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Davis v. Sheerin

    Brief Fact Summary. Davis (D) contends that for his oppressive conduct toward the minority shareholder Sheerin (P), the trial court erred in mandating a forced buy-out of Sheerin’s (P) shares.

    Synopsis of Rule of Law. Courts have the option of using forced buy-outs as remedies for oppressive conduct of majority shareholders.

    Facts. Sheerin (P) and Davis (D) formed a corporation. Davis (D) was employed in it and ran the regular operations. Sheering (P) received 45 percent of the shares, and Davis (D) received 55 percent. Sheerin (P) wanted to view the corporate books, but was refused unless he produced a stock certificate which Davis (D) contends Sheerin (P) gifted the 45 percent to him years before. Sheerin (P) filed suit for blocking his right to view the books and for oppressing his access to regular operations. The trial court found Davis (D) liable and ordered the buy-out of Sheerin’s (P) stock. Davis (D) appealed on the grounds that buy-out remedies were not available in Texas, and if available, was not appropriate in this circumstance.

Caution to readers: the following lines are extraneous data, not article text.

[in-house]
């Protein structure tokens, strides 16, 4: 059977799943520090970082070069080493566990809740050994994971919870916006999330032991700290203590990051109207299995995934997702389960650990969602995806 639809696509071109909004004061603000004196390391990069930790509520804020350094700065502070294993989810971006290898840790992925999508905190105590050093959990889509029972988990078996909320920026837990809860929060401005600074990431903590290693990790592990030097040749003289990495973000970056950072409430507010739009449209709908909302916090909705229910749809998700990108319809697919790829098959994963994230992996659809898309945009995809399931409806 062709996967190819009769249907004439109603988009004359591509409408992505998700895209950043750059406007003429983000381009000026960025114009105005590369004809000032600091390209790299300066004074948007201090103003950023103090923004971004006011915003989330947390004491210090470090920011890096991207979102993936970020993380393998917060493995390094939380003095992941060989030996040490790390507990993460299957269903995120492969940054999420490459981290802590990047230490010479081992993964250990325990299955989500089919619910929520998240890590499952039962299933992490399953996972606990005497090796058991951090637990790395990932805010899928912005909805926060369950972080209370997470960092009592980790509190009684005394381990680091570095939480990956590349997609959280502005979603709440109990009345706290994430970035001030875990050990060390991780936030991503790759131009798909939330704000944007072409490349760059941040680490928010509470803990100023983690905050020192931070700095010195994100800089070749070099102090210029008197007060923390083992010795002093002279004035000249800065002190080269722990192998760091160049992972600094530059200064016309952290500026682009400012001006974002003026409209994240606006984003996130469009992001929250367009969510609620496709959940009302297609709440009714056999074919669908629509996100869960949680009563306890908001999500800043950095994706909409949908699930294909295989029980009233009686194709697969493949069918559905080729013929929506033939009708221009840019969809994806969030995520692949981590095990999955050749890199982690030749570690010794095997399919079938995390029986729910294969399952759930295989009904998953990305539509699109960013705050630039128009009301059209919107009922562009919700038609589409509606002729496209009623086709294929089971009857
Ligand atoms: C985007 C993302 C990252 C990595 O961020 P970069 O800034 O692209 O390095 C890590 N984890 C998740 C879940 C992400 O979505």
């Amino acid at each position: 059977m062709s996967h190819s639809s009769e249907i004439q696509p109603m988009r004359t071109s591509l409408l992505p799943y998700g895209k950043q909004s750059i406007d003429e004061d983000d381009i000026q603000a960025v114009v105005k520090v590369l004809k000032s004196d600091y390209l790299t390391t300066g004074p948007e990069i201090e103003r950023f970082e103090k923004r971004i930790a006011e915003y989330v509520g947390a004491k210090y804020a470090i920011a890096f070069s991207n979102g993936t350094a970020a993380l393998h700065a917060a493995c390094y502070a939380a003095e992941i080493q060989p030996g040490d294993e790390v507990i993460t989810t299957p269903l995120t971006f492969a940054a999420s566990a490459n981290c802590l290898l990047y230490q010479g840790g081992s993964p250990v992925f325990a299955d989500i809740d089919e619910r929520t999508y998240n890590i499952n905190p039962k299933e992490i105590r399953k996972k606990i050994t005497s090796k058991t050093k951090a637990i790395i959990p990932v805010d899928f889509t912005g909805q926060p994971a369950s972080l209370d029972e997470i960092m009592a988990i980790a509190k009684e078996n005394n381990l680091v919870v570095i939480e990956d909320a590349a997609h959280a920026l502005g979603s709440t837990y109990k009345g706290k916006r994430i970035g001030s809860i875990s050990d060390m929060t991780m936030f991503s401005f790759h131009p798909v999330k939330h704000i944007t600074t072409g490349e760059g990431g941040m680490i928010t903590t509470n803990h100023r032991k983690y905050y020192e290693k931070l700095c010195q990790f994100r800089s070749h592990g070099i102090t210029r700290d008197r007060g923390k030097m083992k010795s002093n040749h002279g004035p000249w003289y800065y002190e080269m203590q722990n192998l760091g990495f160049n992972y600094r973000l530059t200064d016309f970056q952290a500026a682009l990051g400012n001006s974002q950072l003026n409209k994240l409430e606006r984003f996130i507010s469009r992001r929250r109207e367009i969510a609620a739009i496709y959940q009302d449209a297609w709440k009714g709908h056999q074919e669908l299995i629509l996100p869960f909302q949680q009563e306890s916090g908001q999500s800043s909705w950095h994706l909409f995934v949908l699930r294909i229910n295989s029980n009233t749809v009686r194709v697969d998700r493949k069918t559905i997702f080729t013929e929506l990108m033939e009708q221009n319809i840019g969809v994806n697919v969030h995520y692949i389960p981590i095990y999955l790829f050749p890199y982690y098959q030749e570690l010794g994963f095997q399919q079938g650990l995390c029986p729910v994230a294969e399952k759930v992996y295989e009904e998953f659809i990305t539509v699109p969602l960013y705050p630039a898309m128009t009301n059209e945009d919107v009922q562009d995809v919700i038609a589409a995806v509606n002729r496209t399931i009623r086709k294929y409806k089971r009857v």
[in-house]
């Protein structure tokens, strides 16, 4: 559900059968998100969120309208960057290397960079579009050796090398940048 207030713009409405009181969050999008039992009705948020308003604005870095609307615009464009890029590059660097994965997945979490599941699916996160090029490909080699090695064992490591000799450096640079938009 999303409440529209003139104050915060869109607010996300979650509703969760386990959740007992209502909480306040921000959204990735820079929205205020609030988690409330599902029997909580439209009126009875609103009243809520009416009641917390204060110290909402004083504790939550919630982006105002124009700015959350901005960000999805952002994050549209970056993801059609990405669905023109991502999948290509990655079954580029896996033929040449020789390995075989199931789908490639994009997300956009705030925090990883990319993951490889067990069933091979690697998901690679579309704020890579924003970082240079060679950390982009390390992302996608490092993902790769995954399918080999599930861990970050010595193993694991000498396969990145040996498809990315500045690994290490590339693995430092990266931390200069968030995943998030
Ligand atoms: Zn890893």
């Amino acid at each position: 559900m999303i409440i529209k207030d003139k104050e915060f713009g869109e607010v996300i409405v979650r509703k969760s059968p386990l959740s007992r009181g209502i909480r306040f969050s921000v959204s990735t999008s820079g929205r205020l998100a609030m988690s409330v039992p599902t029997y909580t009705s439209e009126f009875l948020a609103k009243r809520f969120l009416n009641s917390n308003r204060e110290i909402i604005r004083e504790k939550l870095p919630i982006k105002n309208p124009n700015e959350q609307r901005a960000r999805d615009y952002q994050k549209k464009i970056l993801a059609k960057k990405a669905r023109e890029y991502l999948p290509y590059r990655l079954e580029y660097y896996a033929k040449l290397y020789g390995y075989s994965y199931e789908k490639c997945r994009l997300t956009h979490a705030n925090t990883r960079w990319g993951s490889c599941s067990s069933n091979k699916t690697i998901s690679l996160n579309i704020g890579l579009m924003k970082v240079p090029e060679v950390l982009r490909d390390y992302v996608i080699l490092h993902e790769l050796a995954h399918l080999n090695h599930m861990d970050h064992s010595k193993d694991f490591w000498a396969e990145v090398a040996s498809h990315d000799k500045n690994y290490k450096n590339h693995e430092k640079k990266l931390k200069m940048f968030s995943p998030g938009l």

Issue. Are buy-out remedies appropriate in cases of oppressive conduct by majority shareholders?

    Held. (Dunn, J.) Yes. Courts have the option of using forced buy-outs as remedies for oppressive conduct of majority shareholders. Davis (D) used his position to block Sheerin (P) from access to the corporate books making himself liable for the dissolution of the corporation. The forced buy out was appropriate. Oppression is grounds for the remedy of buy-out. Affirmed.

    Discussion. The court tried to determine if weaker remedies would have sufficiently helped Sheerin (P) recovered. Forced buy-outs are drastic remedies that affect basic corporate structure. The court determined that the damages from the oppression were high enough for the buy-out. The key was in reasoning that oppressive conduct would continue in the future and damages would not be limited to just past acts of oppression. Forcing the buy-out prevents future harm.



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